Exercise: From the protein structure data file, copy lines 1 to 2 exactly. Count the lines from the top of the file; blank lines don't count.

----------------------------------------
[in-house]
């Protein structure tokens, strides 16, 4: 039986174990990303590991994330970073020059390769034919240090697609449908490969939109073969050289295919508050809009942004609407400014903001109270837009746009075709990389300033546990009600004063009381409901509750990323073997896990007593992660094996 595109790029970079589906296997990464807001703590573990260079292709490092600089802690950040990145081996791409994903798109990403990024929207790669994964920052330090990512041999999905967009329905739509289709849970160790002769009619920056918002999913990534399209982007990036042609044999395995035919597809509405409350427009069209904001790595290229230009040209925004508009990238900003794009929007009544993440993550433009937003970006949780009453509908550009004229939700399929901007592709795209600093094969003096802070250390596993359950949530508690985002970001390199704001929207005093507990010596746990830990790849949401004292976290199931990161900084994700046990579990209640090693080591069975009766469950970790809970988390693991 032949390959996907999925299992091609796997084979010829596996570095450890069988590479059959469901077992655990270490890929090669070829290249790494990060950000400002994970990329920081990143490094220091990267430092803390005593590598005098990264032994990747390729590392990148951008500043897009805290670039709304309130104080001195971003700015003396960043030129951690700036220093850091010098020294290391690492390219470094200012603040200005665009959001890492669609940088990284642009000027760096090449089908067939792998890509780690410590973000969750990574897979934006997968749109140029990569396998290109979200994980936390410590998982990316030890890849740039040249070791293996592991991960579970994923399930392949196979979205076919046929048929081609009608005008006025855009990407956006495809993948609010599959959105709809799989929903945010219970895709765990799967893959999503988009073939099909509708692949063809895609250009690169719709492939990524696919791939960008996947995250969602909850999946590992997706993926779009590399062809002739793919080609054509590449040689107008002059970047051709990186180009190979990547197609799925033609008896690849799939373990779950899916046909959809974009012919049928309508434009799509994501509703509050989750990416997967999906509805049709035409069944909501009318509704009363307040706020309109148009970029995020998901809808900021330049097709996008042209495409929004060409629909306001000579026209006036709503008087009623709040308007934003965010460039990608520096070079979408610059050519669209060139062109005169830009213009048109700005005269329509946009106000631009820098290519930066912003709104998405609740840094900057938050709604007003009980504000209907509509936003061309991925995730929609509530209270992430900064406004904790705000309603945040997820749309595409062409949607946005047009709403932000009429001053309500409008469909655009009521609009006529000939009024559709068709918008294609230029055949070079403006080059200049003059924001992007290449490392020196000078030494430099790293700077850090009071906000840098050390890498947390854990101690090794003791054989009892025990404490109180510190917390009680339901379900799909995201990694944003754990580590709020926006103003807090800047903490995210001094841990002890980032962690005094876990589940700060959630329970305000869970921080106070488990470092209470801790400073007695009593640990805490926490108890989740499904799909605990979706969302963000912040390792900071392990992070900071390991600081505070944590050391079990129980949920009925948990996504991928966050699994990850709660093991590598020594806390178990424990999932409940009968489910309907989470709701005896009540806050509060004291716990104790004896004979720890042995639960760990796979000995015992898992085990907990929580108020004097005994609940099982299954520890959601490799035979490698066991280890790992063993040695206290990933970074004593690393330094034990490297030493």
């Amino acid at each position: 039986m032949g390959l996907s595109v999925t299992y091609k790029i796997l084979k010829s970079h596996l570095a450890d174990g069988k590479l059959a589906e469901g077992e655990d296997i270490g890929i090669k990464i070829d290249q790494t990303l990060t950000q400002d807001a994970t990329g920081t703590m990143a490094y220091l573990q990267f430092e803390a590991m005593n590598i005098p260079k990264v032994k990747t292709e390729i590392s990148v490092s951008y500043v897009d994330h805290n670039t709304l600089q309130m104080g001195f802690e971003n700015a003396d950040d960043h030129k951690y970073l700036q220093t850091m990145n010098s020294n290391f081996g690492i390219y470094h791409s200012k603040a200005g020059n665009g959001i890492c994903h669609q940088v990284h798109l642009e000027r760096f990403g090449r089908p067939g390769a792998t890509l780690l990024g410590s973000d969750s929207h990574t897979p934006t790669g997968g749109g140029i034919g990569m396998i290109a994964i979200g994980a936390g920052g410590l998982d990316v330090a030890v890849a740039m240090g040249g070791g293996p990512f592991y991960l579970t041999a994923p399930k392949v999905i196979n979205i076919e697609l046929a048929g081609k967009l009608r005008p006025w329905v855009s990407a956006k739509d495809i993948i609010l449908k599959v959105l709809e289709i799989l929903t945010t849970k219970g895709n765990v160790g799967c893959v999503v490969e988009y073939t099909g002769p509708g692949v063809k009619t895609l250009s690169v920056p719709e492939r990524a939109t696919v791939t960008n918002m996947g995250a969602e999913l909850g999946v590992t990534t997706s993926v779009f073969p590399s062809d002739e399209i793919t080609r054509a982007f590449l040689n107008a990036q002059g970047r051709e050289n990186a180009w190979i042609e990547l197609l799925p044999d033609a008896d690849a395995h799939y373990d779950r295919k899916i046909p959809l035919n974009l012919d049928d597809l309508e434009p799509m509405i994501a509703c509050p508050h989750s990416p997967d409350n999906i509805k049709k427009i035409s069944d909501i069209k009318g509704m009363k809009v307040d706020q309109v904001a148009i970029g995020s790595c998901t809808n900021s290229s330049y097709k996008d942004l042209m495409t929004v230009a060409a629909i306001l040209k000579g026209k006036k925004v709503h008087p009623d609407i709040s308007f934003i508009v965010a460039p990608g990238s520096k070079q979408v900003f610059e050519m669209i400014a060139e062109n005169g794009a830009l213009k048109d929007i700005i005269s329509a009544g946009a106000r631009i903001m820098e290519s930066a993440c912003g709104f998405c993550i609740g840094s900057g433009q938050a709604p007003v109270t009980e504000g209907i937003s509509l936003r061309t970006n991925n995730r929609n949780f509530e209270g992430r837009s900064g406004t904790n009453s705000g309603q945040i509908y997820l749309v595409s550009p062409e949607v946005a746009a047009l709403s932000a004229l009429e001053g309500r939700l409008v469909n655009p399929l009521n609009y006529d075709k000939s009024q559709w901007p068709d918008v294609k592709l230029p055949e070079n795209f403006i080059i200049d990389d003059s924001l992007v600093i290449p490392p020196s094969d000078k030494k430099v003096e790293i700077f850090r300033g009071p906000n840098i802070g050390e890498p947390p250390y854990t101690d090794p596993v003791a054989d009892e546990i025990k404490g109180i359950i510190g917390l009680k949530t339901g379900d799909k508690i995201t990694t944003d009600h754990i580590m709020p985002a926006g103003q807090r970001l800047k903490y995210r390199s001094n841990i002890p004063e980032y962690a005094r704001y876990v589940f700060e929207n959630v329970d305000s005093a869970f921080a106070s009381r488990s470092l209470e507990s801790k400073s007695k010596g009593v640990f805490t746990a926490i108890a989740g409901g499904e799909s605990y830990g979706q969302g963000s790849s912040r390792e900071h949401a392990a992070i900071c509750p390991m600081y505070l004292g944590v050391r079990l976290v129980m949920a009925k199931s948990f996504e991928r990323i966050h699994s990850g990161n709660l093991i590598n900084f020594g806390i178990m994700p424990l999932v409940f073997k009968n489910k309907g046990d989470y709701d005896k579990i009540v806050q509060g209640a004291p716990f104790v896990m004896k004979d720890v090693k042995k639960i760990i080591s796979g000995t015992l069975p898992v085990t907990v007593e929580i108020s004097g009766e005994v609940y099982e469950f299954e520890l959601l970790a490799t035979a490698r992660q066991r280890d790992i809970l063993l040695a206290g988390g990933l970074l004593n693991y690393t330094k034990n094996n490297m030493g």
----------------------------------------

[in-house]
């Protein structure tokens, strides 16, 4: 039986174990990303590991994330970073020059390769034919240090697609449908490969939109073969050289295919508050809009942004609407400014903001109270837009746009075709990389300033546990009600004063009381409901509750990323073997896990007593992660094996 595109790029970079589906296997990464807001703590573990260079292709490092600089802690950040990145081996791409994903798109990403990024929207790669994964920052330090990512041999999905967009329905739509289709849970160790002769009619920056918002999913990534399209982007990036042609044999395995035919597809509405409350427009069209904001790595290229230009040209925004508009990238900003794009929007009544993440993550433009937003970006949780009453509908550009004229939700399929901007592709795209600093094969003096802070250390596993359950949530508690985002970001390199704001929207005093507990010596746990830990790849949401004292976290199931990161900084994700046990579990209640090693080591069975009766469950970790809970988390693991 032949390959996907999925299992091609796997084979010829596996570095450890069988590479059959469901077992655990270490890929090669070829290249790494990060950000400002994970990329920081990143490094220091990267430092803390005593590598005098990264032994990747390729590392990148951008500043897009805290670039709304309130104080001195971003700015003396960043030129951690700036220093850091010098020294290391690492390219470094200012603040200005665009959001890492669609940088990284642009000027760096090449089908067939792998890509780690410590973000969750990574897979934006997968749109140029990569396998290109979200994980936390410590998982990316030890890849740039040249070791293996592991991960579970994923399930392949196979979205076919046929048929081609009608005008006025855009990407956006495809993948609010599959959105709809799989929903945010219970895709765990799967893959999503988009073939099909509708692949063809895609250009690169719709492939990524696919791939960008996947995250969602909850999946590992997706993926779009590399062809002739793919080609054509590449040689107008002059970047051709990186180009190979990547197609799925033609008896690849799939373990779950899916046909959809974009012919049928309508434009799509994501509703509050989750990416997967999906509805049709035409069944909501009318509704009363307040706020309109148009970029995020998901809808900021330049097709996008042209495409929004060409629909306001000579026209006036709503008087009623709040308007934003965010460039990608520096070079979408610059050519669209060139062109005169830009213009048109700005005269329509946009106000631009820098290519930066912003709104998405609740840094900057938050709604007003009980504000209907509509936003061309991925995730929609509530209270992430900064406004904790705000309603945040997820749309595409062409949607946005047009709403932000009429001053309500409008469909655009009521609009006529000939009024559709068709918008294609230029055949070079403006080059200049003059924001992007290449490392020196000078030494430099790293700077850090009071906000840098050390890498947390854990101690090794003791054989009892025990404490109180510190917390009680339901379900799909995201990694944003754990580590709020926006103003807090800047903490995210001094841990002890980032962690005094876990589940700060959630329970305000869970921080106070488990470092209470801790400073007695009593640990805490926490108890989740499904799909605990979706969302963000912040390792900071392990992070900071390991600081505070944590050391079990129980949920009925948990996504991928966050699994990850709660093991590598020594806390178990424990999932409940009968489910309907989470709701005896009540806050509060004291716990104790004896004979720890042995639960760990796979000995015992898992085990907990929580108020004097005994609940099982299954520890959601490799035979490698066991280890790992063993040695206290990933970074004593690393330094034990490297030493």